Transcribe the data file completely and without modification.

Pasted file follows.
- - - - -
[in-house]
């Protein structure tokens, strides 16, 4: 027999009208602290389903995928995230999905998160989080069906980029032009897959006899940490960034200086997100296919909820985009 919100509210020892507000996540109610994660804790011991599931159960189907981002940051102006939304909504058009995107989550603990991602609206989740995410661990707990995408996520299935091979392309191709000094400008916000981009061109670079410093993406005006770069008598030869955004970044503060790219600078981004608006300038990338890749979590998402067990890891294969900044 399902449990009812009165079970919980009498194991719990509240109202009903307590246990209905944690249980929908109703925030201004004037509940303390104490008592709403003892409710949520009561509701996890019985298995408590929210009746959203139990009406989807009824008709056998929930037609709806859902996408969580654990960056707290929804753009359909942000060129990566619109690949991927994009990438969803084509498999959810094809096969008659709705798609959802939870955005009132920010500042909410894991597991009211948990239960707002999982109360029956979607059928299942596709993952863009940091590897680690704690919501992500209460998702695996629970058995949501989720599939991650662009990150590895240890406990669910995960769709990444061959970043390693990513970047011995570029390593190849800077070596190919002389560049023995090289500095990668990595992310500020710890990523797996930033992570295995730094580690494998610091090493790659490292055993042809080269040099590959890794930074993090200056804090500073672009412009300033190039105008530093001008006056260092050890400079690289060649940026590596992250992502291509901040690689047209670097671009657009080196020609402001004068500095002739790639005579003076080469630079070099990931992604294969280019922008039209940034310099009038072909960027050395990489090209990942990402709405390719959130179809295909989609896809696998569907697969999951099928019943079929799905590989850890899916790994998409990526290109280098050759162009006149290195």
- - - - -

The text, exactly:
[in-house]
């Protein structure tokens, strides 16, 4: 027999009208602290389903995928995230999905998160989080069906980029032009897959006899940490960034200086997100296919909820985009 919100509210020892507000996540109610994660804790011991599931159960189907981002940051102006939304909504058009995107989550603990991602609206989740995410661990707990995408996520299935091979392309191709000094400008916000981009061109670079410093993406005006770069008598030869955004970044503060790219600078981004608006300038990338890749979590998402067990890891294969900044 399902449990009812009165079970919980009498194991719990509240109202009903307590246990209905944690249980929908109703925030201004004037509940303390104490008592709403003892409710949520009561509701996890019985298995408590929210009746959203139990009406989807009824008709056998929930037609709806859902996408969580654990960056707290929804753009359909942000060129990566619109690949991927994009990438969803084509498999959810094809096969008659709705798609959802939870955005009132920010500042909410894991597991009211948990239960707002999982109360029956979607059928299942596709993952863009940091590897680690704690919501992500209460998702695996629970058995949501989720599939991650662009990150590895240890406990669910995960769709990444061959970043390693990513970047011995570029390593190849800077070596190919002389560049023995090289500095990668990595992310500020710890990523797996930033992570295995730094580690494998610091090493790659490292055993042809080269040099590959890794930074993090200056804090500073672009412009300033190039105008530093001008006056260092050890400079690289060649940026590596992250992502291509901040690689047209670097671009657009080196020609402001004068500095002739790639005579003076080469630079070099990931992604294969280019922008039209940034310099009038072909960027050395990489090209990942990402709405390719959130179809295909989609896809696998569907697969999951099928019943079929799905590989850890899916790994998409990526290109280098050759162009006149290195």